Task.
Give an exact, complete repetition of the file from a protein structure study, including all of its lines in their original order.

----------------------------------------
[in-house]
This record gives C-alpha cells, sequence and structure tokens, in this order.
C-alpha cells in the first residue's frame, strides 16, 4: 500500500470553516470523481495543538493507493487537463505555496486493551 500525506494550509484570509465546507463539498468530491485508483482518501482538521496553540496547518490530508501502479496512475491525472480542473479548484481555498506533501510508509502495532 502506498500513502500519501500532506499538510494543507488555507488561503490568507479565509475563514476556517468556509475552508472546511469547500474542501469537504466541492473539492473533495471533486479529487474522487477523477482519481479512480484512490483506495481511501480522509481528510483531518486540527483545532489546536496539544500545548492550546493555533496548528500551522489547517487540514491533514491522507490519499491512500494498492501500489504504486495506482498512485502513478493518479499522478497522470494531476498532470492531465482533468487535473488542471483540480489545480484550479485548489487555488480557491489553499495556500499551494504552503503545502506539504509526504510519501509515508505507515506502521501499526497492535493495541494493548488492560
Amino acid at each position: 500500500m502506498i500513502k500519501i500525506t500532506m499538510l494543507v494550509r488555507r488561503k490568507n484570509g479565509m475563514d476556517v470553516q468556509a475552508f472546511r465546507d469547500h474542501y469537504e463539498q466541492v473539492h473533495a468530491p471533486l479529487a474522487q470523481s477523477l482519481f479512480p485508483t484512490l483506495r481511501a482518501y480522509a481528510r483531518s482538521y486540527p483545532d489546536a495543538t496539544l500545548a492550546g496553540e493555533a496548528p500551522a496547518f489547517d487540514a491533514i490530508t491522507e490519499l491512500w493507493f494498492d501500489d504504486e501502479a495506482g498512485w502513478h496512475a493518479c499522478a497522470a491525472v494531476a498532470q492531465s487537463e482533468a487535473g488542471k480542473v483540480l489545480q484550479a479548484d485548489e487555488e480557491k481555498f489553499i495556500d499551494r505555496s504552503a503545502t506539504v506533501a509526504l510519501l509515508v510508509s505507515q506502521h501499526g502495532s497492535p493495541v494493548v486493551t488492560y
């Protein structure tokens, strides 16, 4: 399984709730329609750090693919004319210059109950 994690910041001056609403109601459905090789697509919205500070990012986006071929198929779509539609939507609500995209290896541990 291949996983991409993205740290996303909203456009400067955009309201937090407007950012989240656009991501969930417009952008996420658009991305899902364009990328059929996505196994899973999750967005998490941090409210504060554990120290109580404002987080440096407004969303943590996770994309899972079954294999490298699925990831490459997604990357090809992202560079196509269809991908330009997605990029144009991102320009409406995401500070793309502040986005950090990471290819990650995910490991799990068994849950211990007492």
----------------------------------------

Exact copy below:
[in-house]
This record gives C-alpha cells, sequence and structure tokens, in this order.
C-alpha cells in the first residue's frame, strides 16, 4: 500500500470553516470523481495543538493507493487537463505555496486493551 500525506494550509484570509465546507463539498468530491485508483482518501482538521496553540496547518490530508501502479496512475491525472480542473479548484481555498506533501510508509502495532 502506498500513502500519501500532506499538510494543507488555507488561503490568507479565509475563514476556517468556509475552508472546511469547500474542501469537504466541492473539492473533495471533486479529487474522487477523477482519481479512480484512490483506495481511501480522509481528510483531518486540527483545532489546536496539544500545548492550546493555533496548528500551522489547517487540514491533514491522507490519499491512500494498492501500489504504486495506482498512485502513478493518479499522478497522470494531476498532470492531465482533468487535473488542471483540480489545480484550479485548489487555488480557491489553499495556500499551494504552503503545502506539504509526504510519501509515508505507515506502521501499526497492535493495541494493548488492560
Amino acid at each position: 500500500m502506498i500513502k500519501i500525506t500532506m499538510l494543507v494550509r488555507r488561503k490568507n484570509g479565509m475563514d476556517v470553516q468556509a475552508f472546511r465546507d469547500h474542501y469537504e463539498q466541492v473539492h473533495a468530491p471533486l479529487a474522487q470523481s477523477l482519481f479512480p485508483t484512490l483506495r481511501a482518501y480522509a481528510r483531518s482538521y486540527p483545532d489546536a495543538t496539544l500545548a492550546g496553540e493555533a496548528p500551522a496547518f489547517d487540514a491533514i490530508t491522507e490519499l491512500w493507493f494498492d501500489d504504486e501502479a495506482g498512485w502513478h496512475a493518479c499522478a497522470a491525472v494531476a498532470q492531465s487537463e482533468a487535473g488542471k480542473v483540480l489545480q484550479a479548484d485548489e487555488e480557491k481555498f489553499i495556500d499551494r505555496s504552503a503545502t506539504v506533501a509526504l510519501l509515508v510508509s505507515q506502521h501499526g502495532s497492535p493495541v494493548v486493551t488492560y
């Protein structure tokens, strides 16, 4: 399984709730329609750090693919004319210059109950 994690910041001056609403109601459905090789697509919205500070990012986006071929198929779509539609939507609500995209290896541990 291949996983991409993205740290996303909203456009400067955009309201937090407007950012989240656009991501969930417009952008996420658009991305899902364009990328059929996505196994899973999750967005998490941090409210504060554990120290109580404002987080440096407004969303943590996770994309899972079954294999490298699925990831490459997604990357090809992202560079196509269809991908330009997605990029144009991102320009409406995401500070793309502040986005950090990471290819990650995910490991799990068994849950211990007492």